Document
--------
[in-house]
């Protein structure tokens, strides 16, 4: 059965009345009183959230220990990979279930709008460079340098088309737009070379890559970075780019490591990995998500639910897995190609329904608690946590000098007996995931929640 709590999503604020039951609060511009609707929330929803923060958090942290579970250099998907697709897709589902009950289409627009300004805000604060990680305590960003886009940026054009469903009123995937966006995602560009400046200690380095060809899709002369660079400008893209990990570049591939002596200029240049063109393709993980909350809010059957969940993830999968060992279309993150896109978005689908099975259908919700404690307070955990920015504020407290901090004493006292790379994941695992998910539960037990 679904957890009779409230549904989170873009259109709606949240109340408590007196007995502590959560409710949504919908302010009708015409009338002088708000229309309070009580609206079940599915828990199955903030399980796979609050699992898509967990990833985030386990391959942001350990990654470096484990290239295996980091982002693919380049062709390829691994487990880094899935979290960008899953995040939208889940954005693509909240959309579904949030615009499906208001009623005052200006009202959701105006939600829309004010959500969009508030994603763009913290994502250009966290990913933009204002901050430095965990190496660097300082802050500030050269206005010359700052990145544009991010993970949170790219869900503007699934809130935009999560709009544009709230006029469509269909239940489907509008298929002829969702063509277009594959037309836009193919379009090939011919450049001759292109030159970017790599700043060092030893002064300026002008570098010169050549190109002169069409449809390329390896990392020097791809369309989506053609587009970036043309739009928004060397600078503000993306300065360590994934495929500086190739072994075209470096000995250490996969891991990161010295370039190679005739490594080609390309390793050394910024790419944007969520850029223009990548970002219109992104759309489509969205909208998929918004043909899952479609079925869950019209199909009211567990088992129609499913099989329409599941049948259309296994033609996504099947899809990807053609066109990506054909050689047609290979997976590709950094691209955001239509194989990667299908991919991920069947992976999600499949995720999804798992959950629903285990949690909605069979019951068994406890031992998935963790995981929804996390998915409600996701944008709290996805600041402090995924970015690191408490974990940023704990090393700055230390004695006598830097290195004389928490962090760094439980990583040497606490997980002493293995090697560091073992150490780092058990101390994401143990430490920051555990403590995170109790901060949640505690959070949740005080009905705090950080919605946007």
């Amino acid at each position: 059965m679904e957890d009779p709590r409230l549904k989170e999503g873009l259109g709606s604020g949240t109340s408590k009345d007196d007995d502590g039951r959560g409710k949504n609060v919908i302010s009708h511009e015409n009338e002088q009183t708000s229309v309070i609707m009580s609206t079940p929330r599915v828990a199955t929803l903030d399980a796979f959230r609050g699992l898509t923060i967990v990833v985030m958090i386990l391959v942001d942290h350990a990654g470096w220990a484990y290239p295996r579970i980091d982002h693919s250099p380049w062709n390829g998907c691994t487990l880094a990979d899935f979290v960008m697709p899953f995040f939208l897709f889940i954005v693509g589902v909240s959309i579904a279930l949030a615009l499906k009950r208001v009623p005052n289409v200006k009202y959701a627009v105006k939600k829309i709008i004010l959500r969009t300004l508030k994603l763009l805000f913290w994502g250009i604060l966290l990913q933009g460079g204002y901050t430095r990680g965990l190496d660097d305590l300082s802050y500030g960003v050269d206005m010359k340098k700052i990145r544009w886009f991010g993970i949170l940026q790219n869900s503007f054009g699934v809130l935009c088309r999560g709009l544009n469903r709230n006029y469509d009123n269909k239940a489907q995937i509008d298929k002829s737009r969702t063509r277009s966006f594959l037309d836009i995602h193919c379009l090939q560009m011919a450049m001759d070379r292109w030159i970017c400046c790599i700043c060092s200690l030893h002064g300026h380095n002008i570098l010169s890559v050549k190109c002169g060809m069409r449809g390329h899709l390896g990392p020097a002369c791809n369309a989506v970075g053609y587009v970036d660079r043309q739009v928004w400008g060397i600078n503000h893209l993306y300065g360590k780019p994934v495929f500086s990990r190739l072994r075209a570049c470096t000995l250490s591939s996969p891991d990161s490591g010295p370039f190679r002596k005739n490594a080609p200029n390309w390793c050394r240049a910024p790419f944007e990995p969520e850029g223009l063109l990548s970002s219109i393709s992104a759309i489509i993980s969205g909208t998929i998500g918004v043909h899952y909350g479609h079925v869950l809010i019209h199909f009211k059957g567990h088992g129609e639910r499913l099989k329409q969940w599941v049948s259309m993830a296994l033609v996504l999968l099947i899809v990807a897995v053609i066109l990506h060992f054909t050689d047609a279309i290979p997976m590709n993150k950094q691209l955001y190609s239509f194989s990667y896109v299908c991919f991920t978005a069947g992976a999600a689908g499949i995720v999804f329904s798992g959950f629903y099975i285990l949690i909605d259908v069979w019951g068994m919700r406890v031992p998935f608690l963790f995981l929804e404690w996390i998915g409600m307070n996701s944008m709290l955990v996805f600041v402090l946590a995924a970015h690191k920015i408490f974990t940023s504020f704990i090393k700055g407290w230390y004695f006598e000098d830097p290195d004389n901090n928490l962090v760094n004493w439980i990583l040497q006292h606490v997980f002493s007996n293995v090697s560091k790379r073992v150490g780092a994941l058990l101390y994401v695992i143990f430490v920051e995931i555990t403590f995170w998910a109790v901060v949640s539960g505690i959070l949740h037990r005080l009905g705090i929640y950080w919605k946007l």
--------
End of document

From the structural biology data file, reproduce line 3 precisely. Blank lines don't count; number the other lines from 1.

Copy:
């Amino acid at each position: 059965m679904e957890d009779p709590r409230l549904k989170e999503g873009l259109g709606s604020g949240t109340s408590k009345d007196d007995d502590g039951r959560g409710k949504n609060v919908i302010s009708h511009e015409n009338e002088q009183t708000s229309v309070i609707m009580s609206t079940p929330r599915v828990a199955t929803l903030d399980a796979f959230r609050g699992l898509t923060i967990v990833v985030m958090i386990l391959v942001d942290h350990a990654g470096w220990a484990y290239p295996r579970i980091d982002h693919s250099p380049w062709n390829g998907c691994t487990l880094a990979d899935f979290v960008m697709p899953f995040f939208l897709f889940i954005v693509g589902v909240s959309i579904a279930l949030a615009l499906k009950r208001v009623p005052n289409v200006k009202y959701a627009v105006k939600k829309i709008i004010l959500r969009t300004l508030k994603l763009l805000f913290w994502g250009i604060l966290l990913q933009g460079g204002y901050t430095r990680g965990l190496d660097d305590l300082s802050y500030g960003v050269d206005m010359k340098k700052i990145r544009w886009f991010g993970i949170l940026q790219n869900s503007f054009g699934v809130l935009c088309r999560g709009l544009n469903r709230n006029y469509d009123n269909k239940a489907q995937i509008d298929k002829s737009r969702t063509r277009s966006f594959l037309d836009i995602h193919c379009l090939q560009m011919a450049m001759d070379r292109w030159i970017c400046c790599i700043c060092s200690l030893h002064g300026h380095n002008i570098l010169s890559v050549k190109c002169g060809m069409r449809g390329h899709l390896g990392p020097a002369c791809n369309a989506v970075g053609y587009v970036d660079r043309q739009v928004w400008g060397i600078n503000h893209l993306y300065g360590k780019p994934v495929f500086s990990r190739l072994r075209a570049c470096t000995l250490s591939s996969p891991d990161s490591g010295p370039f190679r002596k005739n490594a080609p200029n390309w390793c050394r240049a910024p790419f944007e990995p969520e850029g223009l063109l990548s970002s219109i393709s992104a759309i489509i993980s969205g909208t998929i998500g918004v043909h899952y909350g479609h079925v869950l809010i019209h199909f009211k059957g567990h088992g129609e639910r499913l099989k329409q969940w599941v049948s259309m993830a296994l033609v996504l999968l099947i899809v990807a897995v053609i066109l990506h060992f054909t050689d047609a279309i290979p997976m590709n993150k950094q691209l955001y190609s239509f194989s990667y896109v299908c991919f991920t978005a069947g992976a999600a689908g499949i995720v999804f329904s798992g959950f629903y099975i285990l949690i909605d259908v069979w019951g068994m919700r406890v031992p998935f608690l963790f995981l929804e404690w996390i998915g409600m307070n996701s944008m709290l955990v996805f600041v402090l946590a995924a970015h690191k920015i408490f974990t940023s504020f704990i090393k700055g407290w230390y004695f006598e000098d830097p290195d004389n901090n928490l962090v760094n004493w439980i990583l040497q006292h606490v997980f002493s007996n293995v090697s560091k790379r073992v150490g780092a994941l058990l101390y994401v695992i143990f430490v920051e995931i555990t403590f995170w998910a109790v901060v949640s539960g505690i959070l949740h037990r005080l009905g705090i929640y950080w919605k946007l």